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Technically, "stolen" is a suitable word.


However, depending on a number of factors, different people may use different words in different situations. Example: kleptomania is also stealing. (to be more precise, the result of kleptomania is stealing)

If confronted, the person might claim that it was a simple borrowing, but he did not have a chance to tell you or to return the object - yet.


Note: if that happened in an office (in other places also), using this word loudly, especially with several people present, will surely attract a bad energy on you, and it will destroy some of your reputation.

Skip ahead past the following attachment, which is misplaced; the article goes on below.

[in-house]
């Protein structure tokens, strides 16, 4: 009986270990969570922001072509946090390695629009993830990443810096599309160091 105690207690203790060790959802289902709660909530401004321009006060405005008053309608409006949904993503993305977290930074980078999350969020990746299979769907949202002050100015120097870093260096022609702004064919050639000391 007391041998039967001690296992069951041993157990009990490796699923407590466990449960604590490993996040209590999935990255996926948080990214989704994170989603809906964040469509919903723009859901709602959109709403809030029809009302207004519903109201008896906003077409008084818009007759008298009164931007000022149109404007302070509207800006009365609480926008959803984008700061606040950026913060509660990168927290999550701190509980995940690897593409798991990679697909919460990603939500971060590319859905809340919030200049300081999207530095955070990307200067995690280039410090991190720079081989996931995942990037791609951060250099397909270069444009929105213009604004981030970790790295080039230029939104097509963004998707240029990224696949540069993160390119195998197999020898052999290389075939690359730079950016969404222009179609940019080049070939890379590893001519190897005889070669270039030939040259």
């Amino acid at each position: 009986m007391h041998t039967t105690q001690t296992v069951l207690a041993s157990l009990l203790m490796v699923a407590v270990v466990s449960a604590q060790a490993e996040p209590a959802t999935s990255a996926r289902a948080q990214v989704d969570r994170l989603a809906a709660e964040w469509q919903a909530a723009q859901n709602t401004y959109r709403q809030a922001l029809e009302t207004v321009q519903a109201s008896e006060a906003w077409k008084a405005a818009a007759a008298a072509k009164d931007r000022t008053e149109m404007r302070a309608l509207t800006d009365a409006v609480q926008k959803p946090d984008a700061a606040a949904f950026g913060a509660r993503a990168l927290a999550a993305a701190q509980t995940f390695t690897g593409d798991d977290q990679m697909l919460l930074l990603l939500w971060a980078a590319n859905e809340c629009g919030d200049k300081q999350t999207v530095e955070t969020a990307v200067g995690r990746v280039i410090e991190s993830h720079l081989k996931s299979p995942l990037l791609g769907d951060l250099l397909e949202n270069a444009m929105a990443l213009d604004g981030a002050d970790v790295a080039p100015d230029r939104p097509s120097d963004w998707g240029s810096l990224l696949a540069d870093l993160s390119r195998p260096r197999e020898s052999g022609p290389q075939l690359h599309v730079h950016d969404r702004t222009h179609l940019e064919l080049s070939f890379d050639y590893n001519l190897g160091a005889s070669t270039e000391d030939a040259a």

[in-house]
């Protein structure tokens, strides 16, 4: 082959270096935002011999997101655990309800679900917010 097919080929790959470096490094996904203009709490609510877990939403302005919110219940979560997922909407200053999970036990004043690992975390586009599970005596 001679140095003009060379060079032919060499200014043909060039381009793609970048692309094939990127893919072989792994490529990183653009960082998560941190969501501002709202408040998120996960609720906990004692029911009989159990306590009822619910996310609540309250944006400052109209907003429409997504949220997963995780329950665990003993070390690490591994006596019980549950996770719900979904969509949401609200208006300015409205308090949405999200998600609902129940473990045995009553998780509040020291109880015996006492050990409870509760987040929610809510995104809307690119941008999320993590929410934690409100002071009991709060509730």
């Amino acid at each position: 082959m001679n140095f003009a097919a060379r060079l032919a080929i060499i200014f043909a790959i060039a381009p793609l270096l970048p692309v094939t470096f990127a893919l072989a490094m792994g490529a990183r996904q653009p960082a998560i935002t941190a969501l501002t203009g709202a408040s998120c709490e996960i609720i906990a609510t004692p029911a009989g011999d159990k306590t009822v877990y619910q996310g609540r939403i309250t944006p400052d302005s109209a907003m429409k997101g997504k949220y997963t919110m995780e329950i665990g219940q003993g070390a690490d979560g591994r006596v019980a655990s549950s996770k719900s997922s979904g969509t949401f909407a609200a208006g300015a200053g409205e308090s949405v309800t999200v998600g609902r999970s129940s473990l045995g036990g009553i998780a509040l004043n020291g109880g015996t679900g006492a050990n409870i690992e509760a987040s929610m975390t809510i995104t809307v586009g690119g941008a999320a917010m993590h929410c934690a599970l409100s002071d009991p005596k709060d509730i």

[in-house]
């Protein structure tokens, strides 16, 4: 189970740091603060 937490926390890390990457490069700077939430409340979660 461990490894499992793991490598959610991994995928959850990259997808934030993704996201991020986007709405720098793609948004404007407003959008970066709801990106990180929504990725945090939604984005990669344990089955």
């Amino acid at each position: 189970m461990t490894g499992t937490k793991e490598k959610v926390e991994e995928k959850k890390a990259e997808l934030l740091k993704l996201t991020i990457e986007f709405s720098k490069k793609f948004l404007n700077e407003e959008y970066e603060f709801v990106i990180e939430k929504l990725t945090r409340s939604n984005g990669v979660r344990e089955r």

So in this case, it is much better (politically correct) to say: "took my things without asking me, without my knowledge and didn't return them back to me" - simply because "to steal" is a very strong word.

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    Reputation or not, if someone takes without permission, yes they took the item(s) and it was stealing. It may be a strong word but it is true and accurate. Took can imply with permission. – Chris Rogers Apr 12 at 9:32
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    @ChrisRogers: did you read the first sentence I wrote? By definition, "take" does not imply permission or denial or anything. – virolino Apr 12 at 10:24